“It looked like dandelion clocks floating on the wind,” said Xue, now past the stage of carrying a travel-sickness bag on anything that moves faster than an ox.

Infatuation was short lived. At midnight Xue and Pang were wandering around North Campus, having hopped the wrong bus. Both knew no English, except rudimentary greetings. Then Pang remembered he had a piece of paper on him…did those shapes spell his address?

THE STRANGER who stopped to help Pang and Xue called the telephone number written on the slip of paper and reached Dang whose English was accurate enough to guide the stranger with his parent’s home.

To the Hmong, home with the family is a safe place to be, the center of all that’s meaningful in life, much of what’s worth fighting and dying for.

But this retreat offers limited escape. Reminders that they are no longer in their real home come in the form of cold days, bulky furnishings which occupy enormous pockets of space compared to the old familiar bamboo mats, and the struggle with words when someone answers the telephone.

Downstairs, in a basement apartment, live Xue’s grandparents, Yeo Her Vue, 78, and Sai Pao Vue, 89 (approximate ages only). When Pang and Xang go to school, it is the grandparents, not babysitter, who take care of the children, like it used to be in the village.

“Yes, we have children in American schools, but we try to keep them as Hmong as possible. We want to learn English, but at home we speak Hmong,” explained Jue, Xue’s brother speaking for the whole family.

Pang and Xue and their children embrace many changes without fear.

The three-bedroom home of Pang and Xue – owned by the CRC and mostly paid for by the welfare check from the Department of Social Services (DSS) – has windows and doors, running water and electricity.

“I am very happy not to have to go to the river to get water, or to the jungle to find firewood to cook with,” said Xue.

Heaps of school notebooks, signs of adaptability, occupy the outdated furniture which is tagged with cards bearing nouns like chair, table, green and yellow. The house is bare by many’s standards, but then consumerism is not yet a part of Pang’s and Xue’s thinking, or budget.

“They are a very frugal people,” observed Vredeveld.

It wasn’t frugality that led Pang and Xue to hide a large bag of sugar behind the curtain on the kitchen window ledge.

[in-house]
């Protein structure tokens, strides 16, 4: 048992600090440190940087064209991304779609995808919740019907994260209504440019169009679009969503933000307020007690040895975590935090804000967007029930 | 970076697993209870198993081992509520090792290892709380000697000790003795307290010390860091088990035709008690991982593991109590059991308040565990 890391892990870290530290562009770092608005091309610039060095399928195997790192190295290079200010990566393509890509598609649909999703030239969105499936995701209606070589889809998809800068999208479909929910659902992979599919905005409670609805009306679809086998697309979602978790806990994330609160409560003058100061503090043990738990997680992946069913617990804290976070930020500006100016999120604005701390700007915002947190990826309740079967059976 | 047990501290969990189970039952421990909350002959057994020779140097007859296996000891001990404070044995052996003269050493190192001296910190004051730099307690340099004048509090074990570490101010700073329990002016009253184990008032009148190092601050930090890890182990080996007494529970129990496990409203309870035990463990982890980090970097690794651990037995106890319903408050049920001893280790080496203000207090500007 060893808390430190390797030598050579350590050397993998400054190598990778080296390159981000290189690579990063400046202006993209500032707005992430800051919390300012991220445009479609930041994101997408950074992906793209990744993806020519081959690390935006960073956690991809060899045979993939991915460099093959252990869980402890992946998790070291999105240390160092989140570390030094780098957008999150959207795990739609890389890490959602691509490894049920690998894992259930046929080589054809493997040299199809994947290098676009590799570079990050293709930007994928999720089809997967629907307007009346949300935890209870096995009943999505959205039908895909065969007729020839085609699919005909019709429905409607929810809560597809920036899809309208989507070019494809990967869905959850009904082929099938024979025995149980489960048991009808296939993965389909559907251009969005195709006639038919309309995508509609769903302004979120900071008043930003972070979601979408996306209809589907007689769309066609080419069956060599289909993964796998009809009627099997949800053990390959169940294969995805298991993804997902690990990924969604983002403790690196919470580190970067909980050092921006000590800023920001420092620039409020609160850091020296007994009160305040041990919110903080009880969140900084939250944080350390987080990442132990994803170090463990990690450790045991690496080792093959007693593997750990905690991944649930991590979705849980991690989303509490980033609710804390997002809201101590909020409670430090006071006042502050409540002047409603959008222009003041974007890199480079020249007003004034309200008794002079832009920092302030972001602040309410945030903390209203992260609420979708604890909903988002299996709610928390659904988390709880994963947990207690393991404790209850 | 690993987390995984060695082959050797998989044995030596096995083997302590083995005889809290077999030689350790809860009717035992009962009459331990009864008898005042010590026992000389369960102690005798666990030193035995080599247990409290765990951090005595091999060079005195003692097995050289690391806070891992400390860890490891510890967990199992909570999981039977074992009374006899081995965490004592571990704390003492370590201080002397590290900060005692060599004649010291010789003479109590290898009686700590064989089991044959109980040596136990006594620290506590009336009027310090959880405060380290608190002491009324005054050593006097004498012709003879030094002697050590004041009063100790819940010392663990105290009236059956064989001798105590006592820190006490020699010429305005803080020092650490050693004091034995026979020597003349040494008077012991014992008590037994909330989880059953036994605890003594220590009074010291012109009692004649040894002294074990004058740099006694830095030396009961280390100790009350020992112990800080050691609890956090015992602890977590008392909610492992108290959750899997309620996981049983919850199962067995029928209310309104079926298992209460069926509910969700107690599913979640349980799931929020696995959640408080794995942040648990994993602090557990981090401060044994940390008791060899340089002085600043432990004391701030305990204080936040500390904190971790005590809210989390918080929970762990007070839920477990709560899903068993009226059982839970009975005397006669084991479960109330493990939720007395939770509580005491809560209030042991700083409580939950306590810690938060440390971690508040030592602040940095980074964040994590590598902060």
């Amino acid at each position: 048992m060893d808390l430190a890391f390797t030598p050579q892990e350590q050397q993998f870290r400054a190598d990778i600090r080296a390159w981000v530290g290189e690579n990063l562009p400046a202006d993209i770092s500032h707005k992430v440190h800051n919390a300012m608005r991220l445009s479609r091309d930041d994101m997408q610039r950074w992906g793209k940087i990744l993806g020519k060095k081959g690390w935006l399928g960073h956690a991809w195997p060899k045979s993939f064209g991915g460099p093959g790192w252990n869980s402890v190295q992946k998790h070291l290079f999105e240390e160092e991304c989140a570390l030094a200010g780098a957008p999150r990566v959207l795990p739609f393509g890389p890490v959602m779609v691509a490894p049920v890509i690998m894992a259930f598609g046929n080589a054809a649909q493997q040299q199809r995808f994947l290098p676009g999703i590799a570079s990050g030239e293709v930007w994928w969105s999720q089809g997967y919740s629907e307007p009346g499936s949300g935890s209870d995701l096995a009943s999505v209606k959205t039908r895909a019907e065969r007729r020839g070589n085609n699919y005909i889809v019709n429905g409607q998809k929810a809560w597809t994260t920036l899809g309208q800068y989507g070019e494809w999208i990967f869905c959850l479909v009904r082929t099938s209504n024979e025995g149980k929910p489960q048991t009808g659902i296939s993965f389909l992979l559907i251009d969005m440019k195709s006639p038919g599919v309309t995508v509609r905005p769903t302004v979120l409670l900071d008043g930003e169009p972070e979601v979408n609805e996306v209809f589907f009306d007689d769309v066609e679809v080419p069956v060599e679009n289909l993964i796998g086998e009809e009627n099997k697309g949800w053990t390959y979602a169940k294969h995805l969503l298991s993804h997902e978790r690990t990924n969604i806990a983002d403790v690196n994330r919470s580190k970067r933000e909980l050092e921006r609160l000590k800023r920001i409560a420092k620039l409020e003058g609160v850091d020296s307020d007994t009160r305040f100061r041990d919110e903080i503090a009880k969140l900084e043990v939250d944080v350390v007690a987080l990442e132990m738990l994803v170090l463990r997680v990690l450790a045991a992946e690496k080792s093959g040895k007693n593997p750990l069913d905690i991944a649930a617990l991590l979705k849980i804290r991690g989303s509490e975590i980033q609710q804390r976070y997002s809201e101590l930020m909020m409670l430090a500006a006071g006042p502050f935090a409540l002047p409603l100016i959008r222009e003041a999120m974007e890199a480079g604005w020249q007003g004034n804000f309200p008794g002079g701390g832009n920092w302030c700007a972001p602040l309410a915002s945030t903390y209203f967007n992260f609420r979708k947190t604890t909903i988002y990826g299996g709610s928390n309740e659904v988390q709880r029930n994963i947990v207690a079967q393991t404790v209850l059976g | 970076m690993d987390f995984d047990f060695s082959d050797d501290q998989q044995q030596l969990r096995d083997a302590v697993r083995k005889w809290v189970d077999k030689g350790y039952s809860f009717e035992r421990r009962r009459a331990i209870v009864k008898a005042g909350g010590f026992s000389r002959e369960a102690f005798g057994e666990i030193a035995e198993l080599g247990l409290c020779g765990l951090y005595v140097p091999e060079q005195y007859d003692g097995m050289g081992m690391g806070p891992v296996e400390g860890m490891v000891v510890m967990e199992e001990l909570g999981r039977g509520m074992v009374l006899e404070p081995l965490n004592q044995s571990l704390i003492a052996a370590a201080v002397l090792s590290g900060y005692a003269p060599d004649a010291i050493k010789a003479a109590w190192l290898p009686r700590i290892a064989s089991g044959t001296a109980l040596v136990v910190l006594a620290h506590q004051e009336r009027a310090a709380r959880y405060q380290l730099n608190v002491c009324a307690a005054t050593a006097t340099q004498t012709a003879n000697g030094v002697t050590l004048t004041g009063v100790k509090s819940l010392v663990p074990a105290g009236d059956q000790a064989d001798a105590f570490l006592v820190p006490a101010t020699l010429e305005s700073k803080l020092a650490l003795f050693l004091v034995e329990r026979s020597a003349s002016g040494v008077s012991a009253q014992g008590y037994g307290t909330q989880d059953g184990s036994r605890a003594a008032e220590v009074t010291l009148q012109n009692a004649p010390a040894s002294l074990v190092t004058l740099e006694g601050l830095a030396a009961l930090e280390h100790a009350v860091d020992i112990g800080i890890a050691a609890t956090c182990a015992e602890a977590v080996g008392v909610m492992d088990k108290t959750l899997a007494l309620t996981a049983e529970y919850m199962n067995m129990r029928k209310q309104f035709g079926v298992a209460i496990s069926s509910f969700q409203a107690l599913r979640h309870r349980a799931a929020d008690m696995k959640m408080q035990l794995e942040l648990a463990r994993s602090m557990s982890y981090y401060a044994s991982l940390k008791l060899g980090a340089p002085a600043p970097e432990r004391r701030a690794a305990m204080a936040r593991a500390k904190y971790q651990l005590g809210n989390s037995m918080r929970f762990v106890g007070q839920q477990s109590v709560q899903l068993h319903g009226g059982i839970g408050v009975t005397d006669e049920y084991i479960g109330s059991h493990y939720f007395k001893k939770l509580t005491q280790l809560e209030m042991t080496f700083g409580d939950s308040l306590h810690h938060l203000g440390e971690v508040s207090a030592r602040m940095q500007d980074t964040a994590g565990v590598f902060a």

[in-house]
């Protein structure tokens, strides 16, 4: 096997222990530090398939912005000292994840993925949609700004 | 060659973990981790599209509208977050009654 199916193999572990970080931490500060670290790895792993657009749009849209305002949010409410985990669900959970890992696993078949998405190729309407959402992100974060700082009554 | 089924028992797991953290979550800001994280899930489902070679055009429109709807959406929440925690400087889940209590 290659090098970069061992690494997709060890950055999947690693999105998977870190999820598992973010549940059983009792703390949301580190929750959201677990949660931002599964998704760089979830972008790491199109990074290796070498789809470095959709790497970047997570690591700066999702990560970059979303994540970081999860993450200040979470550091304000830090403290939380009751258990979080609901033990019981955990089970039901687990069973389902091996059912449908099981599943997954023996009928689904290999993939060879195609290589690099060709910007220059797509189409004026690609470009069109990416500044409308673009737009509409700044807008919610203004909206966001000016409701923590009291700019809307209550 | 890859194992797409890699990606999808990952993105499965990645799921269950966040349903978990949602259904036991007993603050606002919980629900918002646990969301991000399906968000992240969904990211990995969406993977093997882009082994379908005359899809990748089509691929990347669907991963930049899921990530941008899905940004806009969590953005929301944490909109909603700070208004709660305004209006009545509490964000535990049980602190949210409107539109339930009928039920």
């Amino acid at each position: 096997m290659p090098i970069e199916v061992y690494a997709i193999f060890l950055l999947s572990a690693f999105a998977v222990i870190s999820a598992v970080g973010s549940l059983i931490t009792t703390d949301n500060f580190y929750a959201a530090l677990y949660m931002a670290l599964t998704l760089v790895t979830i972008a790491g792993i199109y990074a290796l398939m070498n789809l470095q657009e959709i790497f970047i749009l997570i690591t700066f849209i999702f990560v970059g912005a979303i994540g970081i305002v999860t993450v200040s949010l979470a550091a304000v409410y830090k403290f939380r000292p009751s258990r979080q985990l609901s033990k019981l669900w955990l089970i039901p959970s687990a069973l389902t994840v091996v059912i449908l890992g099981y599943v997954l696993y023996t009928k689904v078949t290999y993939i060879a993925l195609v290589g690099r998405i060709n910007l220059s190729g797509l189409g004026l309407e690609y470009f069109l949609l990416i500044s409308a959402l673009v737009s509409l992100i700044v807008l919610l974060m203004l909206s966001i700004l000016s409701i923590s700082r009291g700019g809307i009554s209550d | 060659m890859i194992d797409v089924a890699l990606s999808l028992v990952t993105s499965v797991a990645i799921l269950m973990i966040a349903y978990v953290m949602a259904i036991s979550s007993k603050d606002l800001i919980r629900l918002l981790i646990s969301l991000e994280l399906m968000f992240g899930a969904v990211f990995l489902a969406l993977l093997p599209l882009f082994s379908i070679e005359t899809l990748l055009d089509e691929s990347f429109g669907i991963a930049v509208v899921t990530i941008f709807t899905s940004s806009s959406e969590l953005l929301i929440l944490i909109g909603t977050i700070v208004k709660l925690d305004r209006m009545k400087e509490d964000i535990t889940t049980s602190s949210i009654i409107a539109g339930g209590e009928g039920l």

Teaching Pang and Xue to can apple sauce during the fall, Vredeveld reached for the bag and dumped some of the sticky stuff in the bubbling mixture on the stove.

“They were horrified,” recalled Vredeveld. “Sugar’s a status symbol in Laos and there I’d dumped this gold into the pan.

Hmong honor, like sugar, is a status symbol, itself.

One of his early letters back to Thailand contained part of the money Pang owed the guide who helped him across the Mekong. “Now I only owe about 1,100 baht ($55),” said Pang, with an accomplished grin.

Where did the money come from?

“Pang saved it from his DSS money,” said Vredeveld. “Then they didn’t have enough for food that week so we (CRC) helped them. “They would rather have gone without food than break their word.”

Survival in the mountains doesn’t always add up to the same thing here. In spring 1981, a former Laotian paratrooper who came to Ann Arbor with his family took his own life when life here smothered him.

At least 20 Hmong have died mysteriously in their sleep in the U.S. since fleeing here, according to reports in the national news magazines. Some hint the cause may be the after effects of Soviet chemical warfare; others the stress of cultural transition.

On damp nights in some Mekong tributaries, perch of the species Anabas Scandens walk across dry patches in search of better puddles.

They are like Pang, Xue, and thousands more who braved the world’s eleventh largest river in search of a better life. They chose a bamboo stick, because that’s what helps one float.

But that stick, in Indochinese culture, is also symbol of flexibility – a symbol appropriate for this family who, in fighting forced changes of the Pathet Lao, must now become supple again to survive in the new jungle.